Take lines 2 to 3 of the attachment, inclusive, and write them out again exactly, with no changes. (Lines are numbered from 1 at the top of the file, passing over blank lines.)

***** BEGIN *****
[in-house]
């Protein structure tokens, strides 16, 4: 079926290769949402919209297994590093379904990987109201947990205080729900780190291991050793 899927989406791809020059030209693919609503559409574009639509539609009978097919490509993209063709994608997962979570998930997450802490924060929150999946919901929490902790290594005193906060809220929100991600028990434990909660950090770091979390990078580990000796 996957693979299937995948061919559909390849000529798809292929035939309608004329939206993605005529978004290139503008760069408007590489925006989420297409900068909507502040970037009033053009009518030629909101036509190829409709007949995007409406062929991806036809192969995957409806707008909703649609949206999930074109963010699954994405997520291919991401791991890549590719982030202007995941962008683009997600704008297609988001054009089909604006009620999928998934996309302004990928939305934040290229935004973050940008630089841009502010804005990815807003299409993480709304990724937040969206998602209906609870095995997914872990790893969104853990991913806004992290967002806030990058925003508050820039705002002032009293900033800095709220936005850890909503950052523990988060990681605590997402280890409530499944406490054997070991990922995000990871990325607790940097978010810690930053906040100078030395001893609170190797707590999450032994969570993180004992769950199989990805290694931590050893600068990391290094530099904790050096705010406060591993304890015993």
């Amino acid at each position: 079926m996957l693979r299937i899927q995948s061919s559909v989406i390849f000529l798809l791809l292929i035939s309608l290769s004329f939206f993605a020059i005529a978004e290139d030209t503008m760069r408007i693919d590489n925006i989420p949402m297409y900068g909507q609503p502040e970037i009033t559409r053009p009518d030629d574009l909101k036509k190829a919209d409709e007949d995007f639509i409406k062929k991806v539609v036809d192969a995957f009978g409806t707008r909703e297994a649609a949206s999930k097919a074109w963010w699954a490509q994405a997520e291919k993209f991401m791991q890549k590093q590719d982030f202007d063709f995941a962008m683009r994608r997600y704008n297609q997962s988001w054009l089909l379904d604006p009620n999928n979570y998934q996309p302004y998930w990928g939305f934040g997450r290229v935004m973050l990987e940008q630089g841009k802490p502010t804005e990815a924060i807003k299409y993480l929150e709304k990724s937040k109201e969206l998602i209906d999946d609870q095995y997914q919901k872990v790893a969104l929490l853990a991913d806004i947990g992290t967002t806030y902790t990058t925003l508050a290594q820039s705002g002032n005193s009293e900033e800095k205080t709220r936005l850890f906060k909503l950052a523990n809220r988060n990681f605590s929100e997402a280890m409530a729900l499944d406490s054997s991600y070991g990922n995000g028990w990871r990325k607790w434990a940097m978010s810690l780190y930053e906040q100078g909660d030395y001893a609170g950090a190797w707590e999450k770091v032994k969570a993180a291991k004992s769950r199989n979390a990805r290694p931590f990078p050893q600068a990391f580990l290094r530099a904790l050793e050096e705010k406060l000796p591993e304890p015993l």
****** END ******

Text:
């Protein structure tokens, strides 16, 4: 079926290769949402919209297994590093379904990987109201947990205080729900780190291991050793 899927989406791809020059030209693919609503559409574009639509539609009978097919490509993209063709994608997962979570998930997450802490924060929150999946919901929490902790290594005193906060809220929100991600028990434990909660950090770091979390990078580990000796 996957693979299937995948061919559909390849000529798809292929035939309608004329939206993605005529978004290139503008760069408007590489925006989420297409900068909507502040970037009033053009009518030629909101036509190829409709007949995007409406062929991806036809192969995957409806707008909703649609949206999930074109963010699954994405997520291919991401791991890549590719982030202007995941962008683009997600704008297609988001054009089909604006009620999928998934996309302004990928939305934040290229935004973050940008630089841009502010804005990815807003299409993480709304990724937040969206998602209906609870095995997914872990790893969104853990991913806004992290967002806030990058925003508050820039705002002032009293900033800095709220936005850890909503950052523990988060990681605590997402280890409530499944406490054997070991990922995000990871990325607790940097978010810690930053906040100078030395001893609170190797707590999450032994969570993180004992769950199989990805290694931590050893600068990391290094530099904790050096705010406060591993304890015993």
């Amino acid at each position: 079926m996957l693979r299937i899927q995948s061919s559909v989406i390849f000529l798809l791809l292929i035939s309608l290769s004329f939206f993605a020059i005529a978004e290139d030209t503008m760069r408007i693919d590489n925006i989420p949402m297409y900068g909507q609503p502040e970037i009033t559409r053009p009518d030629d574009l909101k036509k190829a919209d409709e007949d995007f639509i409406k062929k991806v539609v036809d192969a995957f009978g409806t707008r909703e297994a649609a949206s999930k097919a074109w963010w699954a490509q994405a997520e291919k993209f991401m791991q890549k590093q590719d982030f202007d063709f995941a962008m683009r994608r997600y704008n297609q997962s988001w054009l089909l379904d604006p009620n999928n979570y998934q996309p302004y998930w990928g939305f934040g997450r290229v935004m973050l990987e940008q630089g841009k802490p502010t804005e990815a924060i807003k299409y993480l929150e709304k990724s937040k109201e969206l998602i209906d999946d609870q095995y997914q919901k872990v790893a969104l929490l853990a991913d806004i947990g992290t967002t806030y902790t990058t925003l508050a290594q820039s705002g002032n005193s009293e900033e800095k205080t709220r936005l850890f906060k909503l950052a523990n809220r988060n990681f605590s929100e997402a280890m409530a729900l499944d406490s054997s991600y070991g990922n995000g028990w990871r990325k607790w434990a940097m978010s810690l780190y930053e906040q100078g909660d030395y001893a609170g950090a190797w707590e999450k770091v032994k969570a993180a291991k004992s769950r199989n979390a990805r290694p931590f990078p050893q600068a990391f580990l290094r530099a904790l050793e050096e705010k406060l000796p591993e304890p015993l």